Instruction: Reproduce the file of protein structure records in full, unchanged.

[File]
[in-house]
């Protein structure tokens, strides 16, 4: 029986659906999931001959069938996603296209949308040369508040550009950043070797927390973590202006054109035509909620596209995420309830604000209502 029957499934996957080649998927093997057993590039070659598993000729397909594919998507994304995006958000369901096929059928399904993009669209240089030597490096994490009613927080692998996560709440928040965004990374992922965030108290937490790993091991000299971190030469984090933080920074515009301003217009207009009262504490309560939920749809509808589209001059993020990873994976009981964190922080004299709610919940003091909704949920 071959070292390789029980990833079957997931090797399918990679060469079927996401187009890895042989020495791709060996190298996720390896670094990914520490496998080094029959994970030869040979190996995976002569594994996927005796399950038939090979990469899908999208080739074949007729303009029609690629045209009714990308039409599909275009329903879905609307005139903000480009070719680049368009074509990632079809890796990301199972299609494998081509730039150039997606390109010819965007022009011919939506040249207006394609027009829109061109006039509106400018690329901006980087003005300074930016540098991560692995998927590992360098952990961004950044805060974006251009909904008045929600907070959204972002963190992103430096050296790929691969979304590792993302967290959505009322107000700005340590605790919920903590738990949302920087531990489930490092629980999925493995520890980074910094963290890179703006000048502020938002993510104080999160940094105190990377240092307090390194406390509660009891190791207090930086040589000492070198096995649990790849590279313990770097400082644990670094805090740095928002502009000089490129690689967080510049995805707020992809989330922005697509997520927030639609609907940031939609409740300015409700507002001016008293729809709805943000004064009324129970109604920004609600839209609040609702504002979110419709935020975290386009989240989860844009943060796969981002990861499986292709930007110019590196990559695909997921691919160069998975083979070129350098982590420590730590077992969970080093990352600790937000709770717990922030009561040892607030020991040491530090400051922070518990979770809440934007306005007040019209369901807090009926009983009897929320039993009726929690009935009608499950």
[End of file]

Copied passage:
[in-house]
């Protein structure tokens, strides 16, 4: 029986659906999931001959069938996603296209949308040369508040550009950043070797927390973590202006054109035509909620596209995420309830604000209502 029957499934996957080649998927093997057993590039070659598993000729397909594919998507994304995006958000369901096929059928399904993009669209240089030597490096994490009613927080692998996560709440928040965004990374992922965030108290937490790993091991000299971190030469984090933080920074515009301003217009207009009262504490309560939920749809509808589209001059993020990873994976009981964190922080004299709610919940003091909704949920 071959070292390789029980990833079957997931090797399918990679060469079927996401187009890895042989020495791709060996190298996720390896670094990914520490496998080094029959994970030869040979190996995976002569594994996927005796399950038939090979990469899908999208080739074949007729303009029609690629045209009714990308039409599909275009329903879905609307005139903000480009070719680049368009074509990632079809890796990301199972299609494998081509730039150039997606390109010819965007022009011919939506040249207006394609027009829109061109006039509106400018690329901006980087003005300074930016540098991560692995998927590992360098952990961004950044805060974006251009909904008045929600907070959204972002963190992103430096050296790929691969979304590792993302967290959505009322107000700005340590605790919920903590738990949302920087531990489930490092629980999925493995520890980074910094963290890179703006000048502020938002993510104080999160940094105190990377240092307090390194406390509660009891190791207090930086040589000492070198096995649990790849590279313990770097400082644990670094805090740095928002502009000089490129690689967080510049995805707020992809989330922005697509997520927030639609609907940031939609409740300015409700507002001016008293729809709805943000004064009324129970109604920004609600839209609040609702504002979110419709935020975290386009989240989860844009943060796969981002990861499986292709930007110019590196990559695909997921691919160069998975083979070129350098982590420590730590077992969970080093990352600790937000709770717990922030009561040892607030020991040491530090400051922070518990979770809440934007306005007040019209369901807090009926009983009897929320039993009726929690009935009608499950």